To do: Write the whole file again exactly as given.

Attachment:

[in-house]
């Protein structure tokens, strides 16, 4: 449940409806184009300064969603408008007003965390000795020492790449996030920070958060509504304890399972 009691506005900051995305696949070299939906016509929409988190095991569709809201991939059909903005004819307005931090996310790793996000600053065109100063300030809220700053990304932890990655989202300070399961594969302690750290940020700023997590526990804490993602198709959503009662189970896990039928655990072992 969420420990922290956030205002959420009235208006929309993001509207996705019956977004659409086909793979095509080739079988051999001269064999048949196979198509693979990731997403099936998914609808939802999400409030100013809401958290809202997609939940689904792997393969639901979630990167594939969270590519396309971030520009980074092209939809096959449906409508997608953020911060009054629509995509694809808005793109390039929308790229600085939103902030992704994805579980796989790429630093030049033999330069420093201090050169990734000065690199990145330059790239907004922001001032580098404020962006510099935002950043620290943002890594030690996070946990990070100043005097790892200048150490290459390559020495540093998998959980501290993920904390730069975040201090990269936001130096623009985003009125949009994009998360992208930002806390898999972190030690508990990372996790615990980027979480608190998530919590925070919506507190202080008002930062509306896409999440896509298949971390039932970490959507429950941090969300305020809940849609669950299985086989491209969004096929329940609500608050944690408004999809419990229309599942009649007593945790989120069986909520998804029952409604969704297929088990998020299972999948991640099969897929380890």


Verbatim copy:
[in-house]
């Protein structure tokens, strides 16, 4: 449940409806184009300064969603408008007003965390000795020492790449996030920070958060509504304890399972 009691506005900051995305696949070299939906016509929409988190095991569709809201991939059909903005004819307005931090996310790793996000600053065109100063300030809220700053990304932890990655989202300070399961594969302690750290940020700023997590526990804490993602198709959503009662189970896990039928655990072992 969420420990922290956030205002959420009235208006929309993001509207996705019956977004659409086909793979095509080739079988051999001269064999048949196979198509693979990731997403099936998914609808939802999400409030100013809401958290809202997609939940689904792997393969639901979630990167594939969270590519396309971030520009980074092209939809096959449906409508997608953020911060009054629509995509694809808005793109390039929308790229600085939103902030992704994805579980796989790429630093030049033999330069420093201090050169990734000065690199990145330059790239907004922001001032580098404020962006510099935002950043620290943002890594030690996070946990990070100043005097790892200048150490290459390559020495540093998998959980501290993920904390730069975040201090990269936001130096623009985003009125949009994009998360992208930002806390898999972190030690508990990372996790615990980027979480608190998530919590925070919506507190202080008002930062509306896409999440896509298949971390039932970490959507429950941090969300305020809940849609669950299985086989491209969004096929329940609500608050944690408004999809419990229309599942009649007593945790989120069986909520998804029952409604969704297929088990998020299972999948991640099969897929380890």